Satellites: Concerns 2,000 km above the Earth’s surface

Satellites are possibly the most notable example of space technology used in daily life. Portable GPS devices and mobile applications, such as Google Maps, both rely on satellites to ensure commuters arrive at their destination. Telecommunication satellites have connected the world far more than ever before, while meteorological satellites can monitor weather and help us prepare for storms. Now, researchers from a number of disciplines embrace space technology to observe everything from how the Antarctic sea ice is changing to scouting for minerals on the Earth’s surface

However, satellite use comes with its own set of difficulties. One of the greatest challenges for satellite technology in the 21st century is space debris. There are approximately 500,000 pieces of debris in addition to 3,000 non-operational satellites orbiting Earth. Some debris are as small as a loose screw or a fleck of paint, but most of these seemingly insignificant pieces travel at speeds of up to 18,000 miles per hour, which is fast enough to damage a satellite or a spacecraft. 

Professor Arun Misra, chair of the Space Committee for the McGill Institute of Aerospace Engineering, has examined the problem of space debris for the past decade. 

“Many satellites, like the [International] Space Station, have to maneuver to get away from the path of the debris, and then to get back to the original orbit after the debris has passed,” Mirsa said in a video interview with The McGill Tribune.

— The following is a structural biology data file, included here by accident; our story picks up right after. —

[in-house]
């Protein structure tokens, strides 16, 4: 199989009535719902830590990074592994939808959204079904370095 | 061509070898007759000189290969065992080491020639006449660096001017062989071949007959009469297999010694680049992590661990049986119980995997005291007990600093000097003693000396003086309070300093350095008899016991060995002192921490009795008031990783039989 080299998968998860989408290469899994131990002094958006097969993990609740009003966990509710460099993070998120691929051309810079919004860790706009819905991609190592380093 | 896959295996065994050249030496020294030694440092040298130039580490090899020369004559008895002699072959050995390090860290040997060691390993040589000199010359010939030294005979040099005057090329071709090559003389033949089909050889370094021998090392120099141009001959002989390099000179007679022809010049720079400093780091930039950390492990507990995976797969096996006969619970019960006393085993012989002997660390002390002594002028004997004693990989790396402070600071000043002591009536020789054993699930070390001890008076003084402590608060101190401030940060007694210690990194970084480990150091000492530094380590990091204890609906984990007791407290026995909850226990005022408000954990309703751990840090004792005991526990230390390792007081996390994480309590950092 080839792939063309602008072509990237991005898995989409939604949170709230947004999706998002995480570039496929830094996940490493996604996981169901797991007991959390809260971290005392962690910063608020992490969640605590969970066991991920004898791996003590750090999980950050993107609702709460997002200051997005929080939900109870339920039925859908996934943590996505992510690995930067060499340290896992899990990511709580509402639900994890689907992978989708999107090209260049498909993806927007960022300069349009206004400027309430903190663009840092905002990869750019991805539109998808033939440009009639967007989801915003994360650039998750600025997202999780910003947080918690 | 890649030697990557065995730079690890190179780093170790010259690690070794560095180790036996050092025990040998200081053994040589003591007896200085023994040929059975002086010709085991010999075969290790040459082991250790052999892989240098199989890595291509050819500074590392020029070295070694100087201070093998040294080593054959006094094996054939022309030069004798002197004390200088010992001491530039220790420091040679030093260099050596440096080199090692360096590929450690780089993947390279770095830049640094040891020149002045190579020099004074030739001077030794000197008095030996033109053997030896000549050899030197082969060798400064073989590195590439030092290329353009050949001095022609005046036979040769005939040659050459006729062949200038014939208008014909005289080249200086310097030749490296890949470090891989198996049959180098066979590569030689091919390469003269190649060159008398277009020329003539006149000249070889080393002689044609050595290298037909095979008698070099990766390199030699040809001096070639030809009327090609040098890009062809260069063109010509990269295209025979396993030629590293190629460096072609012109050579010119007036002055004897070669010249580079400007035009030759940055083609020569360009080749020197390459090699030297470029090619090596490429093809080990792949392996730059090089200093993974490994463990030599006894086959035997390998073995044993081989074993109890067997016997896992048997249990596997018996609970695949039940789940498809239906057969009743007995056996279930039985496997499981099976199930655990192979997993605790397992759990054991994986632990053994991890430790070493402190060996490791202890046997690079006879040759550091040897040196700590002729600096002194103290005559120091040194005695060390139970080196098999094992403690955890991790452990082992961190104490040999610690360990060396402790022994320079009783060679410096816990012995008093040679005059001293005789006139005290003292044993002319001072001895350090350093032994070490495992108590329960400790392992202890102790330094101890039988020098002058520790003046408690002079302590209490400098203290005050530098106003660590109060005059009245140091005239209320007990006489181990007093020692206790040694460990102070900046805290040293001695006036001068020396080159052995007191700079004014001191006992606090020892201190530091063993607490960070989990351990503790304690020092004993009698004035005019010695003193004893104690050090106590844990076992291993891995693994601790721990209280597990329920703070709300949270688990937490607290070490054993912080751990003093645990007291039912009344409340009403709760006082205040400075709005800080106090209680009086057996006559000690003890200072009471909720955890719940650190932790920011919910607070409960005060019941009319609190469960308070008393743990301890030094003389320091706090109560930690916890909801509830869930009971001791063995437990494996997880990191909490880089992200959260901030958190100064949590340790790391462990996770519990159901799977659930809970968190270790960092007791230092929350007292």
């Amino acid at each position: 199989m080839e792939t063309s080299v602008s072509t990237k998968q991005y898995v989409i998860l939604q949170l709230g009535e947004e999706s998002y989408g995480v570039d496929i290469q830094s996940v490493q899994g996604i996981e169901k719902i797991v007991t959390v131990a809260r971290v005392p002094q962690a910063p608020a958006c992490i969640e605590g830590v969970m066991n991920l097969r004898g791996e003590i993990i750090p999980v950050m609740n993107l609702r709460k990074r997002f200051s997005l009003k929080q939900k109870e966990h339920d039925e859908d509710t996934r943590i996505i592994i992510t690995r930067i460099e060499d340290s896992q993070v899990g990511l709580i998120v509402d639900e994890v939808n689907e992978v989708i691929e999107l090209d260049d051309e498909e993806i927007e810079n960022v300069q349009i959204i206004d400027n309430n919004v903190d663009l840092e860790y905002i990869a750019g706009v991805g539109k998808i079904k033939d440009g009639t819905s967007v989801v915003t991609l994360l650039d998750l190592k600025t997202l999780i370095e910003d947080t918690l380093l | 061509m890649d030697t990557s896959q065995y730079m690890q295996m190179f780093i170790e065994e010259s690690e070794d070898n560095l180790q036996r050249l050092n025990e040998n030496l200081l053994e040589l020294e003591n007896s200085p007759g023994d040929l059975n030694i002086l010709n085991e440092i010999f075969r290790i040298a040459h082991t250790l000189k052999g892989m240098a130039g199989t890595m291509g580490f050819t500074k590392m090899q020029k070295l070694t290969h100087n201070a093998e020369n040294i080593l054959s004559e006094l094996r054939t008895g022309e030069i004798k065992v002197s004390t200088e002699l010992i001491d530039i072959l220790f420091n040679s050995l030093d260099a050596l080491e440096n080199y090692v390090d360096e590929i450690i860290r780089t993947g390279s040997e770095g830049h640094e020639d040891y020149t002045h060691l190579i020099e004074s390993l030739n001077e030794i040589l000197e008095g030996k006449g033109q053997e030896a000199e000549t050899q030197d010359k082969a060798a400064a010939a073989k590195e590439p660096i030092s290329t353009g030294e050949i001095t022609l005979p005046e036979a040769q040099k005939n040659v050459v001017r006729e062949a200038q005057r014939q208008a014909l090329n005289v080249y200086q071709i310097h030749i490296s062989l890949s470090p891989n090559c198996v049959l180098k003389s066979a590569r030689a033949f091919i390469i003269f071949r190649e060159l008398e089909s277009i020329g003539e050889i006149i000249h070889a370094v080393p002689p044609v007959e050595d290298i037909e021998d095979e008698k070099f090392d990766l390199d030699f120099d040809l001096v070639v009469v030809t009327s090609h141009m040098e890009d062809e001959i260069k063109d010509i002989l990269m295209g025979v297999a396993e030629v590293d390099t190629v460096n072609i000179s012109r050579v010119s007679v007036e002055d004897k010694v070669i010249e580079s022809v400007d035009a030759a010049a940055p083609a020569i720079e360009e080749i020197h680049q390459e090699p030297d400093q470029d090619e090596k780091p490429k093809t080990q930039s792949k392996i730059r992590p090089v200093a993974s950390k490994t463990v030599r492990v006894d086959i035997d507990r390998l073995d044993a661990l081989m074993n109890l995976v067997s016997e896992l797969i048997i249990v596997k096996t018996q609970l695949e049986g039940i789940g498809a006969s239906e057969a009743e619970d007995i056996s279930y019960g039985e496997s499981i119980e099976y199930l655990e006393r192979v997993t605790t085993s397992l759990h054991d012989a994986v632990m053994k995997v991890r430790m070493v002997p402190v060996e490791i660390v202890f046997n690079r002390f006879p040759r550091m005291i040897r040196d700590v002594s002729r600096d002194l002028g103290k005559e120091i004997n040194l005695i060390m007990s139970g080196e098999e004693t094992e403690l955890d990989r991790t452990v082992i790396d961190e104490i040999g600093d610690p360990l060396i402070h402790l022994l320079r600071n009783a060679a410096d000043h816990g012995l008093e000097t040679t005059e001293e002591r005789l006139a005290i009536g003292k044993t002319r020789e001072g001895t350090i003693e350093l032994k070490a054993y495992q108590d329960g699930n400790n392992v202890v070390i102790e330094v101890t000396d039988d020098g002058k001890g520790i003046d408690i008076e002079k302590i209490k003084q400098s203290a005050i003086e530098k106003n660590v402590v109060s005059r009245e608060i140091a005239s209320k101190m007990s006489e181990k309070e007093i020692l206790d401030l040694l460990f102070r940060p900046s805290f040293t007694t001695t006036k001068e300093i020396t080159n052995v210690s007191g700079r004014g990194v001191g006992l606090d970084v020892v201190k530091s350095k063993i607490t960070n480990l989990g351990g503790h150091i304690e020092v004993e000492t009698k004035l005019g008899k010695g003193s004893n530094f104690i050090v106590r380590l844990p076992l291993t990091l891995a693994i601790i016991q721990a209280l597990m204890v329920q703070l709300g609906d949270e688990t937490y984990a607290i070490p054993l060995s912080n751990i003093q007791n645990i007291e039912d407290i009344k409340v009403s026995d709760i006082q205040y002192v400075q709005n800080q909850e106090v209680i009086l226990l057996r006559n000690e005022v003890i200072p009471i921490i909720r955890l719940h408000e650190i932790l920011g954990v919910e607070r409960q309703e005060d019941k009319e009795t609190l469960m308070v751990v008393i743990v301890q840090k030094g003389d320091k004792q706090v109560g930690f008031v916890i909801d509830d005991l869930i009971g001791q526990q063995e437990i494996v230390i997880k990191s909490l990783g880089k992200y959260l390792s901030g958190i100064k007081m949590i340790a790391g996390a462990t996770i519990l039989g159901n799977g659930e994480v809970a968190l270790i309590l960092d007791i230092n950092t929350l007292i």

According to Misra, there are two ways of collecting space debris. 

“One [way of collecting debris] is using a tether net which is similar to catching fish,” Misra said. “The net is thrown, wrapped around the debris, and pulled using a removal satellite to a lower or higher altitude. Another approach is to use a space robot like the Canadarm with a manipulator mounted on it to capture the debris.” 

Whereas the tether net method is reserved for smaller debris, large “dead” satellites are usually captured by space robots.

The challenges of space debris removal raises important legal and ethical questions pertaining to which country the debris belongs and who has the responsibility to remove it. 

“Even though there are thousands of unwanted space objects, not a single one has been removed yet because of many political, legal, and economic reasons,”  Misra said.  

In the last decades, space law has become an important topic for not only questions regarding the removal of space debris but also in space exploration, mining, and space colonization. McGill’s Institute of Air and Space Law is one of such research groups that takes a dual focus on the legal and scientific implications of these important questions. 

The expenses of space debris removal are also important to consider. While some dead satellites can be recycled, it is not always economically viable to do so, especially if the satellite has sustained physical damage. Satellites in geostationary orbit, meaning they rotate with the Earth as it turns, are found at extremely high altitudes, making them expensive and more complicated to access with a service vehicle. 

Looking forward, space debris will continue to grow as a problem for satellites until it is entirely removed from orbit. Ignoring the problem puts satellites at risk of losing their functionality and creates further possibilities of debris falling back to Earth and endangering lives

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